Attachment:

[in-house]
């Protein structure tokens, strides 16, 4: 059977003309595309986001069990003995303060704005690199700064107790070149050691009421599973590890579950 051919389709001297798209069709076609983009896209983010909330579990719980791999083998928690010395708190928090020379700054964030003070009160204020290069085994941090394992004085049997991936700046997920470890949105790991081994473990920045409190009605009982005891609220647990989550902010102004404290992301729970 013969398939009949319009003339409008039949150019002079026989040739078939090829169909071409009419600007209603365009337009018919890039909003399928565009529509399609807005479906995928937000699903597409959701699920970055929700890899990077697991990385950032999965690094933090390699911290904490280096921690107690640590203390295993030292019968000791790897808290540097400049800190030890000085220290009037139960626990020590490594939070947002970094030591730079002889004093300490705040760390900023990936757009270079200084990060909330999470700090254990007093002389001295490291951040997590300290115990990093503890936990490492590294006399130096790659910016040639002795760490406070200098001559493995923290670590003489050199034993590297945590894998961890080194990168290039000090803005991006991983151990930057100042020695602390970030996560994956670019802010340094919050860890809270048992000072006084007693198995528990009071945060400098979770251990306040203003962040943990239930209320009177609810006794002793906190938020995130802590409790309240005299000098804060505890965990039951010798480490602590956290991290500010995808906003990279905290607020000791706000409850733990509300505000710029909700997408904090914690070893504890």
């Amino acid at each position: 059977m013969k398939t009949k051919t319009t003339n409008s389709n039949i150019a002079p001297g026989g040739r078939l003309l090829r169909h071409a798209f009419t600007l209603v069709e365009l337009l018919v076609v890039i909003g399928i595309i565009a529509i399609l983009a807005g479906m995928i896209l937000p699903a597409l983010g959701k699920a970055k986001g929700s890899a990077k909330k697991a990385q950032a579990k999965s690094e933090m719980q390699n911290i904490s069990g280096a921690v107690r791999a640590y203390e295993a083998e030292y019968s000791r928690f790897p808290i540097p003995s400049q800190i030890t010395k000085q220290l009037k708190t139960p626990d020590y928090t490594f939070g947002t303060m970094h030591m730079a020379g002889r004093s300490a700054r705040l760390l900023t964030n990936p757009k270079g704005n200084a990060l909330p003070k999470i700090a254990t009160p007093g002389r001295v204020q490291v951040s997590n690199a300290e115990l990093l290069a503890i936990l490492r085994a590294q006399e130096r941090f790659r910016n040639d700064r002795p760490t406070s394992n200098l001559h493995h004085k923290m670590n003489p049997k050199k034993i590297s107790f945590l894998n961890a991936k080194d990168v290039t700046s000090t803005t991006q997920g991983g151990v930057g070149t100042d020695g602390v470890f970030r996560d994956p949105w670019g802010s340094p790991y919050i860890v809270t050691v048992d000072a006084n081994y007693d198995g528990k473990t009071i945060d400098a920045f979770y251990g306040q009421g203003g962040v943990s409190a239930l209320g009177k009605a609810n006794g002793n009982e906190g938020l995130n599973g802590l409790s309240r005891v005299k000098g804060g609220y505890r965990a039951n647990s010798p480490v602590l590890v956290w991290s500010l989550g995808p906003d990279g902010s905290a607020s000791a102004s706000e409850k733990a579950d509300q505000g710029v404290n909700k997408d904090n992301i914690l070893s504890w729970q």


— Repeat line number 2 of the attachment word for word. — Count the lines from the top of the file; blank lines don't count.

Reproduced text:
């Protein structure tokens, strides 16, 4: 059977003309595309986001069990003995303060704005690199700064107790070149050691009421599973590890579950 051919389709001297798209069709076609983009896209983010909330579990719980791999083998928690010395708190928090020379700054964030003070009160204020290069085994941090394992004085049997991936700046997920470890949105790991081994473990920045409190009605009982005891609220647990989550902010102004404290992301729970 013969398939009949319009003339409008039949150019002079026989040739078939090829169909071409009419600007209603365009337009018919890039909003399928565009529509399609807005479906995928937000699903597409959701699920970055929700890899990077697991990385950032999965690094933090390699911290904490280096921690107690640590203390295993030292019968000791790897808290540097400049800190030890000085220290009037139960626990020590490594939070947002970094030591730079002889004093300490705040760390900023990936757009270079200084990060909330999470700090254990007093002389001295490291951040997590300290115990990093503890936990490492590294006399130096790659910016040639002795760490406070200098001559493995923290670590003489050199034993590297945590894998961890080194990168290039000090803005991006991983151990930057100042020695602390970030996560994956670019802010340094919050860890809270048992000072006084007693198995528990009071945060400098979770251990306040203003962040943990239930209320009177609810006794002793906190938020995130802590409790309240005299000098804060505890965990039951010798480490602590956290991290500010995808906003990279905290607020000791706000409850733990509300505000710029909700997408904090914690070893504890």